Scientists have uncovered a potential approach to treat one of the commonest causes of dementia and stroke in older people.
Studies with rats found the treatment can reverse changes in blood vessels in the brain associated with the condition, called cerebral small vessel disease.
Treatment also prevents damage to brain cells caused by these blood vessel changes, raising hope that it could offer a therapy for dementia.
Brain Cell Damage
Patients with SVD are diagnosed from brain scans, which detect damage to white matter – a key component of the brain’s wiring.
Until now, it was not known how changes in small blood vessels in the brain associated with SVD can cause damage to brain cells.
A team led by the University of Edinburgh found that SVD occurs when cells that line the small blood vessels in the brain become dysfunctional. This causes them to secrete a molecule into the brain.
The molecule stops production of the protective layer that surrounds brain cells – called myelin – which leads to brain damage.
Treating rats with drugs that stop blood vessel cells from becoming dysfunctional reversed the symptoms of SVD and prevented brain damage, tests found.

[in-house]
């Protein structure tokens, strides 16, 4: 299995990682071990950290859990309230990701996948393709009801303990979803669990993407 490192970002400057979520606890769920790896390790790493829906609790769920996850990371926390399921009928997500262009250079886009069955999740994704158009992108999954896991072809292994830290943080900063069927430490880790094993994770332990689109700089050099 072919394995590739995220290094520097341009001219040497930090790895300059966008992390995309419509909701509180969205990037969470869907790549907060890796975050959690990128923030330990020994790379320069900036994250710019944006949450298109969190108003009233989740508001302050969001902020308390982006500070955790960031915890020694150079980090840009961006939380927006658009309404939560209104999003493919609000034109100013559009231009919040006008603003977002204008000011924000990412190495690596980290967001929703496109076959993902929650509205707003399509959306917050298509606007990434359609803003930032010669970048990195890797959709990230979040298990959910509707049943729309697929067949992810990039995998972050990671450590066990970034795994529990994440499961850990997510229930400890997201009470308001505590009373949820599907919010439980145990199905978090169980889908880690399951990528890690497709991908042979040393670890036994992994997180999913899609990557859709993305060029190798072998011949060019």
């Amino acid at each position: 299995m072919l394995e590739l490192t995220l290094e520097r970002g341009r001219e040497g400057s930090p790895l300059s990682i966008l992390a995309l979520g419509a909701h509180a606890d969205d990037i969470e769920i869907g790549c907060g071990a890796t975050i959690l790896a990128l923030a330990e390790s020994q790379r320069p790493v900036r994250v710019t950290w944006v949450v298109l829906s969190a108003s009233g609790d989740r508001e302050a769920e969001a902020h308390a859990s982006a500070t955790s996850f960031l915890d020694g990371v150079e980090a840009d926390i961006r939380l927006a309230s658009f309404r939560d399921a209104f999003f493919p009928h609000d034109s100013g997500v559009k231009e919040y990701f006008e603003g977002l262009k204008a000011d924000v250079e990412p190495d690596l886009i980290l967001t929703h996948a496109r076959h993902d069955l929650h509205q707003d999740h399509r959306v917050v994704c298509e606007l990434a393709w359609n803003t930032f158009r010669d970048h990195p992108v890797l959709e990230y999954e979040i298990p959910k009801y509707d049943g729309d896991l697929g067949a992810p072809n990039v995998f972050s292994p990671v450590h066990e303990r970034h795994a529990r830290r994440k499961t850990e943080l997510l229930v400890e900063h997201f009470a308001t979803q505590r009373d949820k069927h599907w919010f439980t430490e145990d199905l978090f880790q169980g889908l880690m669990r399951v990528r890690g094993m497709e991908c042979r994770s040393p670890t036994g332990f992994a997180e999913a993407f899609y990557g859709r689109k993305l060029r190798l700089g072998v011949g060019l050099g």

Researchers say that further studies will need to test whether the treatment also works when the disease is firmly established. They will also need to check if the treatment can reverse the symptoms of dementia.
Dr Sara Imarisio, Head of Research at Alzheimer’s Research UK said the study highlighted a promising direction for research into treatments that could limit the damaging effects of blood vessel changes and keep nerve cells functioning for longer.
Small Vessel Disease
Small vessel disease, or SVD, is a major cause of dementia and can also worsen the symptoms of Alzheimer’s disease.
It is responsible for almost half of all dementia cases in the UK and is a major cause of stroke, accounting for around one in five cases.
Estimates indicate there are almost 47 million people living with dementia worldwide and the numbers affected are expected to double every 20 years, rising to more than 115 million by 2050.
The research, published in Science Translational Medicine, was carried out at the Medical Research Council Centre for Regenerative Medicine and the UK Dementia Research Institute at the University of Edinburgh. It was funded by the MRC, Alzheimer’s Research UK and Fondation Leducq.
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